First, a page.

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Q. Who is Mr. Smarty Plants?

A: There are those who suspect Wildflower Center volunteers are the culpable and capable culprits. Yet, others think staff members play some, albeit small, role. You can torture us with your plant questions, but we will never reveal the Green Guru's secret identity.

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Ask Mr. Smarty Plants

Ask Mr. Smarty Plants is a free service provided by the staff and volunteers at the Lady Bird Johnson Wildflower Center.

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Please forgive us, but Mr. Smarty Plants has been overwhelmed by a flood of mail and must take a break for awhile to catch up. We hope to be accepting new questions again soon. Thank you!

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Wednesday - August 19, 2009

From: Crossville, TN
Region: Southeast
Topic: Butterfly Gardens
Title: Yellow butterfly in Tennessee
Answered by: Nan Hampton

QUESTION:

I live in Crossville Tenn and am seeing a butterfly that is yellow with a long hanging. What is it and what is it doing?

ANSWER:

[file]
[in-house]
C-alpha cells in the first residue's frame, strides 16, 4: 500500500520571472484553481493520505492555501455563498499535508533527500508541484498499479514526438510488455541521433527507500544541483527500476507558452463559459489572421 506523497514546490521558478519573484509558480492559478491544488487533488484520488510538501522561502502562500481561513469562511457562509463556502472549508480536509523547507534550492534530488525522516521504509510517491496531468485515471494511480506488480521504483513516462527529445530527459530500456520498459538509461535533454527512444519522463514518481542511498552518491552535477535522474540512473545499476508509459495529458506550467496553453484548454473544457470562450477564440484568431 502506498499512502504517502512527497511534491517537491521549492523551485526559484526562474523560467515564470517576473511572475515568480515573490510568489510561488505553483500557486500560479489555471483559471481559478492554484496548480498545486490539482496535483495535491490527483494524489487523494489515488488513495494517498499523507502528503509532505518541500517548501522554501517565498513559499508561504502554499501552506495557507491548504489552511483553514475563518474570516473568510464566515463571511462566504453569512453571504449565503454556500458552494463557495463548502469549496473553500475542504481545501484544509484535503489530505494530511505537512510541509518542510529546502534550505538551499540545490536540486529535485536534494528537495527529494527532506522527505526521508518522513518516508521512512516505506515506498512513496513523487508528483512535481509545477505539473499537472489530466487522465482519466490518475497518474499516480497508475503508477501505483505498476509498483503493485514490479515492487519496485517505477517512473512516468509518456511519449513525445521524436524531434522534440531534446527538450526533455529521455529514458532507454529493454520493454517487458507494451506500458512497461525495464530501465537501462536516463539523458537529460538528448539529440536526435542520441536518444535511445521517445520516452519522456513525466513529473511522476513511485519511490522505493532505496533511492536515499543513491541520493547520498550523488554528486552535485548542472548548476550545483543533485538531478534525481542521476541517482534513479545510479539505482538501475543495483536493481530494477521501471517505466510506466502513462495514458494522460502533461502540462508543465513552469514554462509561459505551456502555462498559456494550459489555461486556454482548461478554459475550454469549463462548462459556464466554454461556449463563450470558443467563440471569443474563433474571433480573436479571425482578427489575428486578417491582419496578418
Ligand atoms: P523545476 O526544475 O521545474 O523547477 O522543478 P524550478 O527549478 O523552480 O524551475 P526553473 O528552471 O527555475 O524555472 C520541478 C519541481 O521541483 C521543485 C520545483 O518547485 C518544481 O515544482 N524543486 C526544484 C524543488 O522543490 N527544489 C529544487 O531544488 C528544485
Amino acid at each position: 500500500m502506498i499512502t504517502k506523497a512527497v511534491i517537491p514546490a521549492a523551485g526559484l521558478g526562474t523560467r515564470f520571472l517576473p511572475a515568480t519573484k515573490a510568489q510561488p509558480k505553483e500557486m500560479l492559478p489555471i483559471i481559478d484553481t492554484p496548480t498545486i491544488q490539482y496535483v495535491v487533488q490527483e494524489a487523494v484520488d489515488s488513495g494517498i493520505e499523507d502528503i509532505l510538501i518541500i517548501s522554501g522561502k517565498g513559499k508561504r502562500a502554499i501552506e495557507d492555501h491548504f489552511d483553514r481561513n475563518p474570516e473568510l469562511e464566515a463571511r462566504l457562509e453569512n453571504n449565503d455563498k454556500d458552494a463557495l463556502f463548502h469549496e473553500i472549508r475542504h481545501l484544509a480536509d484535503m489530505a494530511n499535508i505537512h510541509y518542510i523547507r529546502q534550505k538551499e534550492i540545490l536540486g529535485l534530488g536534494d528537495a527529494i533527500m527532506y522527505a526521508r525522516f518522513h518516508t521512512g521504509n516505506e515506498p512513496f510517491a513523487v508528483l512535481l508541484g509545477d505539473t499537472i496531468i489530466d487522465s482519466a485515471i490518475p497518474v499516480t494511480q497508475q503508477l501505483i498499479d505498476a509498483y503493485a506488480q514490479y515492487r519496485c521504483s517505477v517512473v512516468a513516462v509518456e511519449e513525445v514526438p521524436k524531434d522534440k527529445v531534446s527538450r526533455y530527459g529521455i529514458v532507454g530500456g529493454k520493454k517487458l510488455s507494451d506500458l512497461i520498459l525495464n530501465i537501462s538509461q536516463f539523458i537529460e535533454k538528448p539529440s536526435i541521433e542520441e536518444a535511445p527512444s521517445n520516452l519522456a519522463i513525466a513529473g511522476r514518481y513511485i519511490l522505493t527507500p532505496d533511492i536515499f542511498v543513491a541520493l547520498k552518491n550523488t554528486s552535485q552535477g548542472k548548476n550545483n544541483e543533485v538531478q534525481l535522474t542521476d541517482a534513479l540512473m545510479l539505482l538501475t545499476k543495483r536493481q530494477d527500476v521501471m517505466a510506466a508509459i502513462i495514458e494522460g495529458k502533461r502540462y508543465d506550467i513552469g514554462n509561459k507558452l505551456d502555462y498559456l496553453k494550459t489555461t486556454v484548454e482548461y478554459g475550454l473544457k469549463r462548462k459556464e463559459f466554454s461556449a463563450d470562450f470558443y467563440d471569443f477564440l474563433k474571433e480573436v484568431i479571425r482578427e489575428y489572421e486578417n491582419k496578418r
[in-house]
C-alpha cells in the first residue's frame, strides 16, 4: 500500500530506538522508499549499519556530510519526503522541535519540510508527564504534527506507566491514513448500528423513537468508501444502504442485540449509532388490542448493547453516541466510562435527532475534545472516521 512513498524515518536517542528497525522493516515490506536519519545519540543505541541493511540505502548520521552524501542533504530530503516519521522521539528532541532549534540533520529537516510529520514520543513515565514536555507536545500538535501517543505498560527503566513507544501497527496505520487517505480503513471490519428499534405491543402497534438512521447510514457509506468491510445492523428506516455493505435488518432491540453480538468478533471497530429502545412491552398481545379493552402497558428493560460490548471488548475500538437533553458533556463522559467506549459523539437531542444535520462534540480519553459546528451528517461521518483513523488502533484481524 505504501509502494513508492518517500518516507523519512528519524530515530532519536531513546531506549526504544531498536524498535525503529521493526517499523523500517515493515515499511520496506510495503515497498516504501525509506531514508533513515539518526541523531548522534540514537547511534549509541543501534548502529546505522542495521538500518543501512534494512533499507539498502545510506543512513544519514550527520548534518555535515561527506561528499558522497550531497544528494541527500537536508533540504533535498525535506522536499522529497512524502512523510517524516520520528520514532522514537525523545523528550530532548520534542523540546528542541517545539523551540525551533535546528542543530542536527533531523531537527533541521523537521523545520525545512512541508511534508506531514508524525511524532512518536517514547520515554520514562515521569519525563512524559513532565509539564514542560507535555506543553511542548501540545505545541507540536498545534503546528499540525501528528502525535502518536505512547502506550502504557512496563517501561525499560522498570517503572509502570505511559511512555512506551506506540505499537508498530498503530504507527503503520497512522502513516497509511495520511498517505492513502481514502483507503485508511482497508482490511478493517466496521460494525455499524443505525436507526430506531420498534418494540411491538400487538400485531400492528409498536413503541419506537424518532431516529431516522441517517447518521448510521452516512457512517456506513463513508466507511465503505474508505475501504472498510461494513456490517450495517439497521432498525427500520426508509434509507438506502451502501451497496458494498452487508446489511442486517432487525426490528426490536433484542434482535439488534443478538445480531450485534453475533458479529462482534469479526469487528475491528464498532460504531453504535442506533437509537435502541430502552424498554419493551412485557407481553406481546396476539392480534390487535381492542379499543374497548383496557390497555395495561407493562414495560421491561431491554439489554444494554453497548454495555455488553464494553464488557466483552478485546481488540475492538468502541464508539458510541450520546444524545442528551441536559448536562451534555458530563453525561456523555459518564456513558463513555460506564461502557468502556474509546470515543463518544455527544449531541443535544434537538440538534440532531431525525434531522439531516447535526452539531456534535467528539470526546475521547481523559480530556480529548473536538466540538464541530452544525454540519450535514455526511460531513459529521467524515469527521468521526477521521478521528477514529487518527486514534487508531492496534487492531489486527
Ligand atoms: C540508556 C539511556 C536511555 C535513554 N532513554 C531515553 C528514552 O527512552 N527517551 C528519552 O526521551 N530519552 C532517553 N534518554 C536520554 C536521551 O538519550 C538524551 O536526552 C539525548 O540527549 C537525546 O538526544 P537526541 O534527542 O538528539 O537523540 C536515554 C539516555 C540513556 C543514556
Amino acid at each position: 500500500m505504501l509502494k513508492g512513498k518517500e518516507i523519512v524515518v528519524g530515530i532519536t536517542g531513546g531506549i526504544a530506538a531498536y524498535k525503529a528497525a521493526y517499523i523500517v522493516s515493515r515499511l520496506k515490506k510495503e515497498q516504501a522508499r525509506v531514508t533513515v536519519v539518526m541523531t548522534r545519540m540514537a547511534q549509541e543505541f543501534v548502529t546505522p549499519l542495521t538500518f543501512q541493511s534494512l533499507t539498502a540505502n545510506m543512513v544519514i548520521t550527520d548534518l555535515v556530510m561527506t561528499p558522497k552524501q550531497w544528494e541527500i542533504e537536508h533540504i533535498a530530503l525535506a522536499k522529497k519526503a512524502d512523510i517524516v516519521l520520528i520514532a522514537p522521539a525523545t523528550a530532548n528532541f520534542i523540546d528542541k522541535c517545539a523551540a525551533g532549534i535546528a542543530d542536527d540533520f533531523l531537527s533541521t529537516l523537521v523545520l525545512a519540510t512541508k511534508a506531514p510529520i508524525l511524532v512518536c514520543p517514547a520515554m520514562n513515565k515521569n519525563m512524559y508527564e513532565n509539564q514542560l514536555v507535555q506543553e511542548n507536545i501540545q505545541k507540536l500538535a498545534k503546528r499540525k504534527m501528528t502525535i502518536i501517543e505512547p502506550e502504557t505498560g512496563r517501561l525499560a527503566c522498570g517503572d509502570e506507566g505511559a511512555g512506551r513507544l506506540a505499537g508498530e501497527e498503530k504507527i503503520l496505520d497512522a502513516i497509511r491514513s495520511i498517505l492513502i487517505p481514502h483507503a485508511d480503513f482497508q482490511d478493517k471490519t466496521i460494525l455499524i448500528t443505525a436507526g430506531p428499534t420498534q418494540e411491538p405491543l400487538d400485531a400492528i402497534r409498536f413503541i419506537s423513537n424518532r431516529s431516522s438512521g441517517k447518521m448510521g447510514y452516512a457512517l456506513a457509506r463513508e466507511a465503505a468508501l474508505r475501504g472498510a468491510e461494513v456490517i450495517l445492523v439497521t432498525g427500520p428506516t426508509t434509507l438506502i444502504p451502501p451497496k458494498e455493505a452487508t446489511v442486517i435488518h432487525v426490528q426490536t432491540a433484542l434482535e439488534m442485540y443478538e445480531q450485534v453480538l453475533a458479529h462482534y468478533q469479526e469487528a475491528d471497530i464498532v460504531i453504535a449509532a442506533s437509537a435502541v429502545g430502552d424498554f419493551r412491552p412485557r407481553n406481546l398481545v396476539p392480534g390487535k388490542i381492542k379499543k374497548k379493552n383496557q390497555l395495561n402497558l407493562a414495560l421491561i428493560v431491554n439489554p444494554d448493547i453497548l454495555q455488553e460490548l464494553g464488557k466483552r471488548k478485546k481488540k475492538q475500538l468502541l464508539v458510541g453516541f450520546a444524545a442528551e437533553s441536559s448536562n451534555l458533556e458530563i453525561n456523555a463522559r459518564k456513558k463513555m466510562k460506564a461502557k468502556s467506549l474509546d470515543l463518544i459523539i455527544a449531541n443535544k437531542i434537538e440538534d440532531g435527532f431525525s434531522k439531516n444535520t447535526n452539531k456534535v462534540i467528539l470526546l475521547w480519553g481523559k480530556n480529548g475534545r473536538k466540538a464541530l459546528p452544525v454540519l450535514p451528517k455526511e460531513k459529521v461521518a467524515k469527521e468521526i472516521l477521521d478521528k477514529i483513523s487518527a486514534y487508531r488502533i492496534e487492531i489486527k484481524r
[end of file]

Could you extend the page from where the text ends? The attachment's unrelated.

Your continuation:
Well, Mr. Smarty Plants knows a lot about native plants, but he is no expert on insects.  However, he can tell you that yellow butterflies in North America are in the Family Pierideae (whites and yellows) and are often called sulphurs.  There are lots of different species so there is no way I could tell you which of the sulphurs you saw.  Now, about the long hanging you saw—it could be the butterfly's proboscis, it's feeding structure that works sort of like a straw.  When the butterfly is not feeding, the proboscis is curled near the mouth.  You can see the proboscis curled and uncurled for feeding at this link.  Butterflies also have 6 legs that hang down and female butterflies use the ovipositor at the end of their long abdomen to lay eggs on host plants.  Other than these possibilities, I think I would need to see a photo to determine what the long hanging is and what the butterfly is doing.
 

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